Surgical trainees, (interns, residents, and fellows), are responsible for taking care of patients and participating in their surgeries in an apprenticeship training model. The cases a resident participates in are typically dictated by the schedule of the attending they are assigned to be assisting. It is not uncommon for them to be relegated to holding retractors, or just watching, depending on their level of seniority, and from time to time, take the lead in certain key parts of a case.
The opportunities for hands-on experience and practice for trainees is decreasing for many reasons:
Another groundbreaking study measured the ability of residents to operate autonomously throughout their training up until graduation. At the time of graduation, about 30% of residents were still unable to operate independently.
This phenomenon is leading to a cycle in which these young, undertrained attending surgeons are still spending their time training themselves instead of operating at a level where they can train the next round of young residents counting on their coaching and education.
Another study examines the effectiveness of traditional training methods for new procedures like robotic surgery, and its findings support the notion that these new advancements offer limited engagement opportunities for learning surgeons. It found robotic surgery greatly limited the trainees’ role in the work, making approved methods of training ineffective. This leads to a lack of engagement and participation that results in residents graduating with very little if any, actual hands-on experience.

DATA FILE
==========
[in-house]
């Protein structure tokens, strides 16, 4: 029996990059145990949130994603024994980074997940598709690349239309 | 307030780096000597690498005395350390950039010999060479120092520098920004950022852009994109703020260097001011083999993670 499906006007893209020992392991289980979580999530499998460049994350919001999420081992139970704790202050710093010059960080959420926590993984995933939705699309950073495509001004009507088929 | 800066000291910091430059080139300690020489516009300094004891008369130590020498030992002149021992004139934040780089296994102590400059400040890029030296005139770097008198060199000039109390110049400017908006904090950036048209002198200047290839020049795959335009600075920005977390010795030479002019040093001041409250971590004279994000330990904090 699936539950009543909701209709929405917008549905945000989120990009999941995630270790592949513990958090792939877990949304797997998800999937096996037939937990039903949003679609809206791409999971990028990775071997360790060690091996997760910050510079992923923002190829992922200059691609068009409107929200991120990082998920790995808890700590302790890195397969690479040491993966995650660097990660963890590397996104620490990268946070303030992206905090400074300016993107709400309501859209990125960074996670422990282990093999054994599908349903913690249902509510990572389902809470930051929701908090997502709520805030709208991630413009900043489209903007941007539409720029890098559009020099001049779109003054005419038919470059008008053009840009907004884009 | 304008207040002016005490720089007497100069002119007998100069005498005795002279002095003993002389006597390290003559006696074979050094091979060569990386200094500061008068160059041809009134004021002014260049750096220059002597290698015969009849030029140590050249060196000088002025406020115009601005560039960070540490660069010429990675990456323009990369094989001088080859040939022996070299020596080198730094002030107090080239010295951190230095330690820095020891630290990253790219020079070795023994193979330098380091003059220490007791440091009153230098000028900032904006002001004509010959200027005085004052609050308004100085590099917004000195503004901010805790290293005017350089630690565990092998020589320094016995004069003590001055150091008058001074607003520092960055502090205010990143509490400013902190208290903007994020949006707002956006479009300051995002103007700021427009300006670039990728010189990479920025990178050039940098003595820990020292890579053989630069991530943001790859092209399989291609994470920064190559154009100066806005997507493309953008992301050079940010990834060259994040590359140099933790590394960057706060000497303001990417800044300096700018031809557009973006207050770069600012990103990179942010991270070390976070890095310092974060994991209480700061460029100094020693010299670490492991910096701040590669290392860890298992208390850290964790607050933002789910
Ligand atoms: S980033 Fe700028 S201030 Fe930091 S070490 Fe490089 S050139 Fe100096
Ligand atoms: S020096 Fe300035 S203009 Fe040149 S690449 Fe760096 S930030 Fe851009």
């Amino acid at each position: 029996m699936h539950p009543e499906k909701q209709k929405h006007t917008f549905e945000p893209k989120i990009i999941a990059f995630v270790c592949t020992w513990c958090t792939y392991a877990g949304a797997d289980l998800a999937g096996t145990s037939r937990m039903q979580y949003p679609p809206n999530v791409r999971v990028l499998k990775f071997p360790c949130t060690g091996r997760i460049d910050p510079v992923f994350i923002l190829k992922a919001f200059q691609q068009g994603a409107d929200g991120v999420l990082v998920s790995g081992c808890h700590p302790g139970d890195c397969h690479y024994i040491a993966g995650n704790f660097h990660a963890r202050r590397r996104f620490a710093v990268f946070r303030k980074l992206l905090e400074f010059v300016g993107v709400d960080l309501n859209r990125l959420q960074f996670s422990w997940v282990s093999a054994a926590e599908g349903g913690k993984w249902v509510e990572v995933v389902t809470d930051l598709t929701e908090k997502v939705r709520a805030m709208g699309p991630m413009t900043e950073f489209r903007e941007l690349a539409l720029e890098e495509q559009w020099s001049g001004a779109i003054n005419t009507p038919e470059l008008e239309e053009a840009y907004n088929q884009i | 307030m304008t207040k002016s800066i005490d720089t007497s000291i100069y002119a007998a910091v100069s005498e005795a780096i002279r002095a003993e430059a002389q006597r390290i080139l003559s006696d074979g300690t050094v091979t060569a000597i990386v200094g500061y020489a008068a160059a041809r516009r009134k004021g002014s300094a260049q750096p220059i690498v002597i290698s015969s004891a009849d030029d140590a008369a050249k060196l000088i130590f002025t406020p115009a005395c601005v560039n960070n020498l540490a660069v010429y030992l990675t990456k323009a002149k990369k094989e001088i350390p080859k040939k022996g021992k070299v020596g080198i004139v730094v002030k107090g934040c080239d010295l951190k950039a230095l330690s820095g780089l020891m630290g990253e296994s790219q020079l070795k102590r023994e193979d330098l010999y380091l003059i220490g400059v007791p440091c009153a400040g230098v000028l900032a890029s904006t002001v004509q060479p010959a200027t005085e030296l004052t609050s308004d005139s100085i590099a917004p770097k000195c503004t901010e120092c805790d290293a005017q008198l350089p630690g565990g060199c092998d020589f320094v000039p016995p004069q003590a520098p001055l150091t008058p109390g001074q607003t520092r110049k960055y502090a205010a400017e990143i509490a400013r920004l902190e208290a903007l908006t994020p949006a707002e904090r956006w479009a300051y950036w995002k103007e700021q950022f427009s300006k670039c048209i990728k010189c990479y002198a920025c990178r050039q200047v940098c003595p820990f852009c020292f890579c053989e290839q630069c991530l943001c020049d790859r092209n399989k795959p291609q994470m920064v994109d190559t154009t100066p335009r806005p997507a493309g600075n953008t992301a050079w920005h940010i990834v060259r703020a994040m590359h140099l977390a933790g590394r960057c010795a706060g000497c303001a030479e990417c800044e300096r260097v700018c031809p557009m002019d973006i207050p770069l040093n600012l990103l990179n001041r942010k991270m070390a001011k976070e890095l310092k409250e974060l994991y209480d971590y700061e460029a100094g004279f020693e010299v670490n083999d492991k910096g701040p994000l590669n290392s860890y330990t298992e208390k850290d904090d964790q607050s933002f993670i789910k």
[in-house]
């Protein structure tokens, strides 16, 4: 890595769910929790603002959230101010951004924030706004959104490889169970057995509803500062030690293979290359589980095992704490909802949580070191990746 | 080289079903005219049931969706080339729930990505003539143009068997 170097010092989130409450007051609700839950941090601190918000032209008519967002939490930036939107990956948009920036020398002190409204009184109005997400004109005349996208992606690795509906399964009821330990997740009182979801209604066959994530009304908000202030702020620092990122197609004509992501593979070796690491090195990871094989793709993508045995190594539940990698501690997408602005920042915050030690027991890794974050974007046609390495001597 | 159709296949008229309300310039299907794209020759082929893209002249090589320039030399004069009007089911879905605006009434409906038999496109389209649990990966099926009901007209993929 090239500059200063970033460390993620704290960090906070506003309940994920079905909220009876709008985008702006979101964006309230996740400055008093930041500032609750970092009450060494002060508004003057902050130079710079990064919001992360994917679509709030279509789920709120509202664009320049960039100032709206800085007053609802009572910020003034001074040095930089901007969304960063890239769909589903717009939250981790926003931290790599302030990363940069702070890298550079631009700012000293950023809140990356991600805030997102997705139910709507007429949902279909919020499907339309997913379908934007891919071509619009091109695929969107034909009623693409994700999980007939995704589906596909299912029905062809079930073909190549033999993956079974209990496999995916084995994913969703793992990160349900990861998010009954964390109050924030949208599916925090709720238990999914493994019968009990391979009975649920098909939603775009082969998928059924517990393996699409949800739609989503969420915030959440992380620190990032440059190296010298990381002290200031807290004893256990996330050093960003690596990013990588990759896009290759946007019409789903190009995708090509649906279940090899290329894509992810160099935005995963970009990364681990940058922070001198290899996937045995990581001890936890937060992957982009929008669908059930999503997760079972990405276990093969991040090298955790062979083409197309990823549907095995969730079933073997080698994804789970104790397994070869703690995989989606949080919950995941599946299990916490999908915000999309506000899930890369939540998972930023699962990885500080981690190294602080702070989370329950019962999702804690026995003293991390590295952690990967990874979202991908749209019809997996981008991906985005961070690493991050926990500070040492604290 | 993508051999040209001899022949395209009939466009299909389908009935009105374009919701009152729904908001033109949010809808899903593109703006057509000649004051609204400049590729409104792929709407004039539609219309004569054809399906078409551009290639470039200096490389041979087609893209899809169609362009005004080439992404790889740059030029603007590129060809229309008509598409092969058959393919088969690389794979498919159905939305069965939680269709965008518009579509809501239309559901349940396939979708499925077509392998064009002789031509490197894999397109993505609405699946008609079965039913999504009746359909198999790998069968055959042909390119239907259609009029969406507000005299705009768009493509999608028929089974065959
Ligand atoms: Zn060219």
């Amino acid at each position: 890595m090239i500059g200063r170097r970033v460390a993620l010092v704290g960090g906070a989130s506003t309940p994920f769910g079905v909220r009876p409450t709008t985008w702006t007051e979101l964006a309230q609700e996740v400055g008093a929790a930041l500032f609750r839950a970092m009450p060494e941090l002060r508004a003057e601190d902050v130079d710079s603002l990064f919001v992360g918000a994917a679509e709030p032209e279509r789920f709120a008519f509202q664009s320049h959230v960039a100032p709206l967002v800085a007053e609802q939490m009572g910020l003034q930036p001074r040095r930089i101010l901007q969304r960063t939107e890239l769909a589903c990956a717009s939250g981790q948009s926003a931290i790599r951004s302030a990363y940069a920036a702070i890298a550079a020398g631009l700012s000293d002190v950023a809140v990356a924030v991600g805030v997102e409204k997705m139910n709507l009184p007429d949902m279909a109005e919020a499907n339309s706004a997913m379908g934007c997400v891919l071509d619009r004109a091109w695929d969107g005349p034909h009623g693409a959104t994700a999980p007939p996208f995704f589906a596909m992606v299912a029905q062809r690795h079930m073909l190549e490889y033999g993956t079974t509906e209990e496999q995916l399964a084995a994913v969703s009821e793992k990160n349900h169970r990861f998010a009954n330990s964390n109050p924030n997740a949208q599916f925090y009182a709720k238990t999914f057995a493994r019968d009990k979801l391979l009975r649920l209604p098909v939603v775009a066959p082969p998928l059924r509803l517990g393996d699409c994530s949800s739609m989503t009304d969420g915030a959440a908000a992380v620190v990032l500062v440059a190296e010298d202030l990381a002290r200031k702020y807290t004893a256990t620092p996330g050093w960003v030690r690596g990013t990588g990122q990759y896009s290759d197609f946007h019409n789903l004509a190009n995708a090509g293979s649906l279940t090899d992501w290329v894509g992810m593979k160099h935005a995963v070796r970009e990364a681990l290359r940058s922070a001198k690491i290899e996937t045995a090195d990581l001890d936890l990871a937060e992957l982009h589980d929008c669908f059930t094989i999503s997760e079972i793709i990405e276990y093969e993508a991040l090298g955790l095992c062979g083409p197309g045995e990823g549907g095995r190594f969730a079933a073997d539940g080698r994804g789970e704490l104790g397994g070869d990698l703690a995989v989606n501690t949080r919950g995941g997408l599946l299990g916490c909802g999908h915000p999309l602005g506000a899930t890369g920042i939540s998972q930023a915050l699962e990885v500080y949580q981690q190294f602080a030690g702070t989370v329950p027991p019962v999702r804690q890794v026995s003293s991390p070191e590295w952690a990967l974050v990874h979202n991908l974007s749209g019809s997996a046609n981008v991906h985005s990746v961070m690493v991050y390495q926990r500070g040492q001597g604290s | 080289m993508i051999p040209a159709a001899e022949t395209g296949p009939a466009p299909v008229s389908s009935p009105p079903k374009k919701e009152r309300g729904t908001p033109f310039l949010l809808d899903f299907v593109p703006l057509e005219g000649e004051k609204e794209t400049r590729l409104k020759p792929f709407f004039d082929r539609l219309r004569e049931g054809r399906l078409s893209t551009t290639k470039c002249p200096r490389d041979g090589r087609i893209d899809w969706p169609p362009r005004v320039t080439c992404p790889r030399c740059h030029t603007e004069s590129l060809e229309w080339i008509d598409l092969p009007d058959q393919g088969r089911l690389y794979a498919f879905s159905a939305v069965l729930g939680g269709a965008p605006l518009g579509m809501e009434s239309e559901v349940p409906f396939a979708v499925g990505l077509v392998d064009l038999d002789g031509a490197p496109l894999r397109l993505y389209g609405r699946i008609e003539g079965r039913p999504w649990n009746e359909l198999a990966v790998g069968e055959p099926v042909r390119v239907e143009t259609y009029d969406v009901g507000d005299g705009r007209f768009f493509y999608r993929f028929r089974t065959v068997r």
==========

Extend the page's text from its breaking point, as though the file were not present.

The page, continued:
How do we solve this? Through making the time for meaningful training. Many traditional training methods can be difficult to schedule or costly to run. However, new technology and tools, such as virtual reality, have the ability to be taken anywhere with an infinite number of runs per resident, allowing trainees to practice as much as they need.
To learn more about the power of virtual reality for surgical training, click here.